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Chancellor can do is sabre rattle. It can't be that difficult, in

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America if you are bank pay tax to the IRS. They are tough. I think it

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has to come from the top. I guess they will say, George, if you are

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tough with us, we will take our business elsewhere. They always say

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that, but who is going to leave London? You are going to leave

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London, you want to go to France! Finally, the Daily Telegraph.

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Nativity film banned for being too religious. Isn't this crazy? I think

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you will remember a few weeks ago these cinemas said they would not

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have the Lord's prayer as an ad, and they are now stopping a Nativity

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film saying that they have a policy banning the political or religious

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advertising. At least they are consistent. This is a Church of

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England country, the last time we watched. We are down here, Church of

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Scotland further north. Yes, as much as I admire the advertising media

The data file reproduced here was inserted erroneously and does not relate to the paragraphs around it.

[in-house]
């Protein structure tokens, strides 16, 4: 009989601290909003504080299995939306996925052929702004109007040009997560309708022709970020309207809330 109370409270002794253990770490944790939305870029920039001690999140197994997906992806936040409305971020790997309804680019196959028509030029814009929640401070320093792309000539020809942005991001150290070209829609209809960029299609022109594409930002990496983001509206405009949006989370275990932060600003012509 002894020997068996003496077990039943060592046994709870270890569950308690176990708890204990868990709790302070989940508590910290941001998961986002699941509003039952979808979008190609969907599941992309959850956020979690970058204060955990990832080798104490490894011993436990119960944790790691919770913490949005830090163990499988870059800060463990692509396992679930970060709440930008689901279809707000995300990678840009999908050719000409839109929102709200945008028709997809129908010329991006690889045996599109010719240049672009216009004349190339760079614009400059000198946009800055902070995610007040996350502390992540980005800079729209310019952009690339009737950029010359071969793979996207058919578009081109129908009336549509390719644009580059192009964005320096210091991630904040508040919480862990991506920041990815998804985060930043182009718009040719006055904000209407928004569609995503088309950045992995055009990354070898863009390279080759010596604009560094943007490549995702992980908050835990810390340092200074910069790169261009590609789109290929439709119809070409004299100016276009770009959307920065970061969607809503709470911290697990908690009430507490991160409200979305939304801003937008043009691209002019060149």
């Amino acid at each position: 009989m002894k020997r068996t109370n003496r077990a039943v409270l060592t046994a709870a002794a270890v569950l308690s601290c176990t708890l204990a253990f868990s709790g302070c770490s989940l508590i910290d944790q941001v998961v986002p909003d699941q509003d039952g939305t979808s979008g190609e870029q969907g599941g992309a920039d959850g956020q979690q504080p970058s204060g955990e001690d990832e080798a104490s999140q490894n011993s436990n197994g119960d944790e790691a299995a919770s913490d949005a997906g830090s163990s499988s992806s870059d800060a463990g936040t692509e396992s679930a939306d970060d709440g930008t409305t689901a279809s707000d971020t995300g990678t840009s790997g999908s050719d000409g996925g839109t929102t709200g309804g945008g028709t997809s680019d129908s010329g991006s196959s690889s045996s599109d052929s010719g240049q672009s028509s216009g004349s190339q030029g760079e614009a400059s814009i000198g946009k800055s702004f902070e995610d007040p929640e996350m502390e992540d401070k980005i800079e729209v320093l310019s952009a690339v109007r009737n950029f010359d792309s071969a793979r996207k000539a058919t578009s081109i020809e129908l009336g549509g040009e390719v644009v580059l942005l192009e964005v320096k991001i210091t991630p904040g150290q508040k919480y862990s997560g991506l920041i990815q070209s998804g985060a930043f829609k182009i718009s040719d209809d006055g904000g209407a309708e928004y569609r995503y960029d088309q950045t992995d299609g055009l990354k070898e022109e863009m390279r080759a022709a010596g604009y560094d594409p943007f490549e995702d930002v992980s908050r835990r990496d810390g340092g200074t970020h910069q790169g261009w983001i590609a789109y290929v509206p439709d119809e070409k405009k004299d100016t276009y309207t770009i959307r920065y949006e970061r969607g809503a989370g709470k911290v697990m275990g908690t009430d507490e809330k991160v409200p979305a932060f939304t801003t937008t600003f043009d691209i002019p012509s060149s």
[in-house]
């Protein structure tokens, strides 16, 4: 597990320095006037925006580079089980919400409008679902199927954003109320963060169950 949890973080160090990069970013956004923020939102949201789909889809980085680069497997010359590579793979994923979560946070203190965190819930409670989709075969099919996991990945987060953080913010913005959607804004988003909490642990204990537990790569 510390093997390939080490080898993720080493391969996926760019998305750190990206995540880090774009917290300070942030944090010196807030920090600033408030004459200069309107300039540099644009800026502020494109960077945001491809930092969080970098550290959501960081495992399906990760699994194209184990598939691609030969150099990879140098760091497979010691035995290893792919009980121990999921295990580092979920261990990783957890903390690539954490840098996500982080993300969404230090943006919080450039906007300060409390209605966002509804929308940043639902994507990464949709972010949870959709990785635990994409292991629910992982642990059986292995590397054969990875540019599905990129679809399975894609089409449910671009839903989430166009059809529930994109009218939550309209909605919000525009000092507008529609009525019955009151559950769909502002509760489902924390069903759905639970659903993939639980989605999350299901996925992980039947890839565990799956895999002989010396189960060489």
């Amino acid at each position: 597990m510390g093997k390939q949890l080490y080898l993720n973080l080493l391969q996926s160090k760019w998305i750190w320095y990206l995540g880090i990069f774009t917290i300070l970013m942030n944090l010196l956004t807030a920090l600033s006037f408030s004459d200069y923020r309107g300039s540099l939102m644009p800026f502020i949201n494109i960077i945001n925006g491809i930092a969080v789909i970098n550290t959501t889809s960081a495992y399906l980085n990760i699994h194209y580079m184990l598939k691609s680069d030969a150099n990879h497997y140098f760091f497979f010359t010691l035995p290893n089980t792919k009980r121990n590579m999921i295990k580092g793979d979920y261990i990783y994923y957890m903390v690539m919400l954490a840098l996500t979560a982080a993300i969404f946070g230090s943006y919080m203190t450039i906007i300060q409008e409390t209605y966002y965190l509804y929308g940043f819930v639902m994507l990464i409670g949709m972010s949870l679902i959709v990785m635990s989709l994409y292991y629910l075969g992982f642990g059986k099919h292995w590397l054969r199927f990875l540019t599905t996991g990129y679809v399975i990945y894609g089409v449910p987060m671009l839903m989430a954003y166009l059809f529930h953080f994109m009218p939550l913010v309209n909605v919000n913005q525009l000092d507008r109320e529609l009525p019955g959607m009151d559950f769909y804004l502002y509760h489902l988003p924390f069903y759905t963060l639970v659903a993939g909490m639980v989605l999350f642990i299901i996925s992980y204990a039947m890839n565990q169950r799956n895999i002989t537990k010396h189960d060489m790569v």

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society, when you are in the cinema you are looking at where you can put

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your coat, will the woman in front stop jumping up and down, how soon

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will be ads be over and can you watch a film? My feeling is, show

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all the ads you want. As long as they follow the rules of advertising

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and behave themselves, I think it is outrageous they don't have this is

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shown in cinemas. Cinemas are run by commercial companies, if they have

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made a mistake was in the blue the public will let them know. I suspect

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you will find that these newspapers are more outraged than the public

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are. Sure. I suspect that is probably the case. Thank you both

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are coming in. Stay with us, you stay at the top of the hour, but

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now, Sportsday. --

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No need to wait until tomorrow morning to see what's in the papers - tune in for a lively and informed conversation about the next day's headlines.